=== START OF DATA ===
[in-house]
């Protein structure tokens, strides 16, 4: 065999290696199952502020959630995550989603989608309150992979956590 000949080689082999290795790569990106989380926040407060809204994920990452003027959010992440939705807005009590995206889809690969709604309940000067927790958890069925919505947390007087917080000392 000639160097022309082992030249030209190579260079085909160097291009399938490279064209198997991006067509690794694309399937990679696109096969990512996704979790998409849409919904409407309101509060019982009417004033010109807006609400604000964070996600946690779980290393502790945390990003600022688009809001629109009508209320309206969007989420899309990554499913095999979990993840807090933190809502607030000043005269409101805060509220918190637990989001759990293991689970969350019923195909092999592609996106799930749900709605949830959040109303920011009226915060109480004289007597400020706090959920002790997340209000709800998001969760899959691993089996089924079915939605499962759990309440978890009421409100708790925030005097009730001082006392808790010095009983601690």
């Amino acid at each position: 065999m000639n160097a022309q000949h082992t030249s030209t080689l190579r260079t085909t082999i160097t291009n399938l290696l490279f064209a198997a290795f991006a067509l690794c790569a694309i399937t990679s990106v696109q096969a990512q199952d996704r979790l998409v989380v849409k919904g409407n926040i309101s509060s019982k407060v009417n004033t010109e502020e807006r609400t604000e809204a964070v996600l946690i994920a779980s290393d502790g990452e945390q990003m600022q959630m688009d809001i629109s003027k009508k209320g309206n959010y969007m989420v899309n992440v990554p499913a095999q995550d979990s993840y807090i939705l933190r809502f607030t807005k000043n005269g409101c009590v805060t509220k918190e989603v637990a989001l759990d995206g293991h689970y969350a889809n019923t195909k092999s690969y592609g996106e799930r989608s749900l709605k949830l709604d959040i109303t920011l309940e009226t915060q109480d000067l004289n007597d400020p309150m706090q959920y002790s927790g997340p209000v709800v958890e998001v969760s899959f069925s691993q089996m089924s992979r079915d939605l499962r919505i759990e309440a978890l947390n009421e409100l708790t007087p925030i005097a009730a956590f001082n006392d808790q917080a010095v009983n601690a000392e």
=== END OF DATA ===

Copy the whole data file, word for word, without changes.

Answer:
[in-house]
């Protein structure tokens, strides 16, 4: 065999290696199952502020959630995550989603989608309150992979956590 000949080689082999290795790569990106989380926040407060809204994920990452003027959010992440939705807005009590995206889809690969709604309940000067927790958890069925919505947390007087917080000392 000639160097022309082992030249030209190579260079085909160097291009399938490279064209198997991006067509690794694309399937990679696109096969990512996704979790998409849409919904409407309101509060019982009417004033010109807006609400604000964070996600946690779980290393502790945390990003600022688009809001629109009508209320309206969007989420899309990554499913095999979990993840807090933190809502607030000043005269409101805060509220918190637990989001759990293991689970969350019923195909092999592609996106799930749900709605949830959040109303920011009226915060109480004289007597400020706090959920002790997340209000709800998001969760899959691993089996089924079915939605499962759990309440978890009421409100708790925030005097009730001082006392808790010095009983601690």
């Amino acid at each position: 065999m000639n160097a022309q000949h082992t030249s030209t080689l190579r260079t085909t082999i160097t291009n399938l290696l490279f064209a198997a290795f991006a067509l690794c790569a694309i399937t990679s990106v696109q096969a990512q199952d996704r979790l998409v989380v849409k919904g409407n926040i309101s509060s019982k407060v009417n004033t010109e502020e807006r609400t604000e809204a964070v996600l946690i994920a779980s290393d502790g990452e945390q990003m600022q959630m688009d809001i629109s003027k009508k209320g309206n959010y969007m989420v899309n992440v990554p499913a095999q995550d979990s993840y807090i939705l933190r809502f607030t807005k000043n005269g409101c009590v805060t509220k918190e989603v637990a989001l759990d995206g293991h689970y969350a889809n019923t195909k092999s690969y592609g996106e799930r989608s749900l709605k949830l709604d959040i109303t920011l309940e009226t915060q109480d000067l004289n007597d400020p309150m706090q959920y002790s927790g997340p209000v709800v958890e998001v969760s899959f069925s691993q089996m089924s992979r079915d939605l499962r919505i759990e309440a978890l947390n009421e409100l708790t007087p925030i005097a009730a956590f001082n006392d808790q917080a010095v009983n601690a000392e």